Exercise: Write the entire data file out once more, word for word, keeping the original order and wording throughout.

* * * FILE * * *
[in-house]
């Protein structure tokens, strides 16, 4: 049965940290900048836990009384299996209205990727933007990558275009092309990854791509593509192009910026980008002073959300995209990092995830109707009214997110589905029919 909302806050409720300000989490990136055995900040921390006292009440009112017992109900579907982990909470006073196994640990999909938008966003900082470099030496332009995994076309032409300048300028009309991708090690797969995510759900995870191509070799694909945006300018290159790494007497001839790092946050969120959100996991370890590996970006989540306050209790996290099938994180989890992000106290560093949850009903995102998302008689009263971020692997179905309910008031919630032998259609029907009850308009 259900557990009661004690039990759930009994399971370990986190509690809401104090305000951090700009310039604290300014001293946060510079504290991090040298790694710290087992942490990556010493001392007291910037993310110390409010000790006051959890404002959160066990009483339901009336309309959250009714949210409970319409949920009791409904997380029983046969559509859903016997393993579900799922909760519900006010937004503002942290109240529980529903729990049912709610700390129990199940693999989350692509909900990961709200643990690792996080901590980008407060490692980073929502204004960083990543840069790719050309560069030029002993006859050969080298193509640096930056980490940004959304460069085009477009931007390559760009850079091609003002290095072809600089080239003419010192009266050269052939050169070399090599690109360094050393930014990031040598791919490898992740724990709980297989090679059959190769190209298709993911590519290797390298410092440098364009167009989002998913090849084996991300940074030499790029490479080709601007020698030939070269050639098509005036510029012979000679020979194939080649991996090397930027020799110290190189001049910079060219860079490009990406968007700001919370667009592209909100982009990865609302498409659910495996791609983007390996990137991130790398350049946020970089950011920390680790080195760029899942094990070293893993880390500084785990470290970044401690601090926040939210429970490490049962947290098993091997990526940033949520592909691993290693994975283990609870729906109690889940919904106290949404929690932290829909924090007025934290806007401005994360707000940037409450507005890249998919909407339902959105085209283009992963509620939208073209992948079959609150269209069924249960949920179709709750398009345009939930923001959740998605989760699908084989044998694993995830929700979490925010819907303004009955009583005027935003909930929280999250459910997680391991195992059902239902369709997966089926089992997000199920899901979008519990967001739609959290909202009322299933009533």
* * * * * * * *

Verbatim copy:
[in-house]
């Protein structure tokens, strides 16, 4: 049965940290900048836990009384299996209205990727933007990558275009092309990854791509593509192009910026980008002073959300995209990092995830109707009214997110589905029919 909302806050409720300000989490990136055995900040921390006292009440009112017992109900579907982990909470006073196994640990999909938008966003900082470099030496332009995994076309032409300048300028009309991708090690797969995510759900995870191509070799694909945006300018290159790494007497001839790092946050969120959100996991370890590996970006989540306050209790996290099938994180989890992000106290560093949850009903995102998302008689009263971020692997179905309910008031919630032998259609029907009850308009 259900557990009661004690039990759930009994399971370990986190509690809401104090305000951090700009310039604290300014001293946060510079504290991090040298790694710290087992942490990556010493001392007291910037993310110390409010000790006051959890404002959160066990009483339901009336309309959250009714949210409970319409949920009791409904997380029983046969559509859903016997393993579900799922909760519900006010937004503002942290109240529980529903729990049912709610700390129990199940693999989350692509909900990961709200643990690792996080901590980008407060490692980073929502204004960083990543840069790719050309560069030029002993006859050969080298193509640096930056980490940004959304460069085009477009931007390559760009850079091609003002290095072809600089080239003419010192009266050269052939050169070399090599690109360094050393930014990031040598791919490898992740724990709980297989090679059959190769190209298709993911590519290797390298410092440098364009167009989002998913090849084996991300940074030499790029490479080709601007020698030939070269050639098509005036510029012979000679020979194939080649991996090397930027020799110290190189001049910079060219860079490009990406968007700001919370667009592209909100982009990865609302498409659910495996791609983007390996990137991130790398350049946020970089950011920390680790080195760029899942094990070293893993880390500084785990470290970044401690601090926040939210429970490490049962947290098993091997990526940033949520592909691993290693994975283990609870729906109690889940919904106290949404929690932290829909924090007025934290806007401005994360707000940037409450507005890249998919909407339902959105085209283009992963509620939208073209992948079959609150269209069924249960949920179709709750398009345009939930923001959740998605989760699908084989044998694993995830929700979490925010819907303004009955009583005027935003909930929280999250459910997680391991195992059902239902369709997966089926089992997000199920899901979008519990967001739609959290909202009322299933009533």